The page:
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Unbound by Brexit, largest U.K. mobile operator announces roaming charges for EU travel

June 24, 2021, 2:10 PM UTC

When Brexit fully took effect at the end of last year, the U.K.’s mobile operators insisted they had no plans to remove free voice, SMS, and data roaming for their customers when they visit the EU.

However, as in many areas, the reality of Brexit isn’t turning out so rosy. On Thursday, EE—the U.K.’s largest mobile operator—announced it would charge its customers for using their phones in the EU after all.

As of January, EE will charge £2 ($2.78) a day for data roaming in the EU, not including Ireland. “This will apply only to new and upgrading customers signing up to EE from the 7th July 2021 and will support investment into our U.K.-based customer service and leading U.K. network,” said a spokesperson.

“EE says the move will support investment in its U.K.-based services, but this is ultimately a backward step for consumers,” said Ernest Doku of the comparison-shopping service Uswitch in an emailed statement. “Unfortunately, when one provider makes such a bold decision it can mean that others follow, so we’ll be watching to see what O2, Vodafone, and Three do next.”

As it happens, the U.K.’s Independent reported Wednesday that O2 was also reintroducing “roaming charges.” However, as O2 subsequently clarified, all the operator was doing was introducing a 25GB fair-use cap for those traveling into the EU—an inconvenience for some heavy users, but already common practice among O2’s competitors, and not quite the reintroduction of roaming charges.

Three has also announced changes to its fair-use policy for customers traveling to the EU: From July 1, its limit will fall from 20GB to 12GB, above which customers will pay 0.3 pennies per megabyte.

“We don’t have any plans” to reintroduce roaming charges, an O2 spokesperson said Thursday. “Customers will not have to pay a fee to use their phone while abroad,” said a Three spokesperson. A Vodafone spokesperson said the company had “no current plans to reintroduce roaming charges to the U.K.”

Brexit effect

The battle to remove roaming charges within the EU was hard-won and crucial for fortifying Europe’s prized “digital single market.” However, it’s hard to call it a single market when people are afraid of crossing an intra-EU border for fear of incurring whopping charges.

Before the European Commission started to force retail data-roaming prices down in 2012, it was quite normal for Britons to be charged as much as £3 per megabyte for the privilege of surfing the Internet on their phone while in the EU, despite the fact that the true cost to the operator was more like a penny per megabyte.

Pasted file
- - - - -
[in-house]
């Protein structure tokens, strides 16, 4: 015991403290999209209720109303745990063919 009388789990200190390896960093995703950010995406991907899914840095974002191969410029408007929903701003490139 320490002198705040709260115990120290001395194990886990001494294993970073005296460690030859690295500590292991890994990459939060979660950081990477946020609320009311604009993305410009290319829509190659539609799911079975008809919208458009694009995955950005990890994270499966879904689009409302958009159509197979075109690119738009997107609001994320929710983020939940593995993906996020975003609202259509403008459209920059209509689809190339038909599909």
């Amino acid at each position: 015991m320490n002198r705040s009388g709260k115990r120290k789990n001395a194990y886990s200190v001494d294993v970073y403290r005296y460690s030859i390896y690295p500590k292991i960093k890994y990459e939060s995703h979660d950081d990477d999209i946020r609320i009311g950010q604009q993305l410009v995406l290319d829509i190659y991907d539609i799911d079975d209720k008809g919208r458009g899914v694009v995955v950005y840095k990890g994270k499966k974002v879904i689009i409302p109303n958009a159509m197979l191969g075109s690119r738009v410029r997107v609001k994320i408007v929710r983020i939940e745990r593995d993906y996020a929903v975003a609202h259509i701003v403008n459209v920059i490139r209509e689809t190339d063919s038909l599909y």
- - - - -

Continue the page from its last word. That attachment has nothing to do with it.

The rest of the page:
The Commission’s price caps started at €0.90 per megabyte and graded downward each year. Roaming surcharges were eliminated entirely within the EU in 2017.

Then along came Brexit, which had been set in motion the year before. In 2018 a U.K. parliamentary committee noted that operators on both sides of the new divide would be free to whack roaming charges on their customers.

“As the [British] Government does not seek participation in the Digital Single Market as part of the future economic partnership, this situation will arise in the event of both a negotiated and a non-negotiated exit,” the committee said.

Indeed, when the EU-U.K. trade agreement hovered into view at the end of 2020—with days to spare before the Brexit transition period ended—it promised “measures to encourage cooperation on the promotion of fair and transparent rates for international mobile roaming” but did nothing to stop the reintroduction of roaming charges.

Renewing regulation

The EU regulation that eliminated roaming fees within the union is due to expire at the end of June 2022, and in February the Commission proposed extending the rules for another decade, and even tightening them to the benefit of consumers.

However, the Commission’s proposals still need to be amended and approved by the EU’s other major players, including representatives of the EU’s countries. Consumer advocates complained last week that EU member states are trying to weaken important parts of the proposed changes.

According to BEUC, the European Consumer Organisation, the changes could allow operators to charge one another higher wholesale fees for providing network access to customers, and to give customers a worse quality of experience while roaming than they would receive at home.

“The abolition of roaming fees is a signature dish that the EU produced in 2017 which has been very popular. Few people know these rules have an expiry date, and it is essential they are extended,” said BEUC director general Monique Goyens in a statement last week.

“It is disappointing that member states prefer to see weak improvements to these rules rather than to go the full mile and turn a successful policy into an out-and-out winner.”

Update: This article was updated on June 25 to include Vodafone’s statement.

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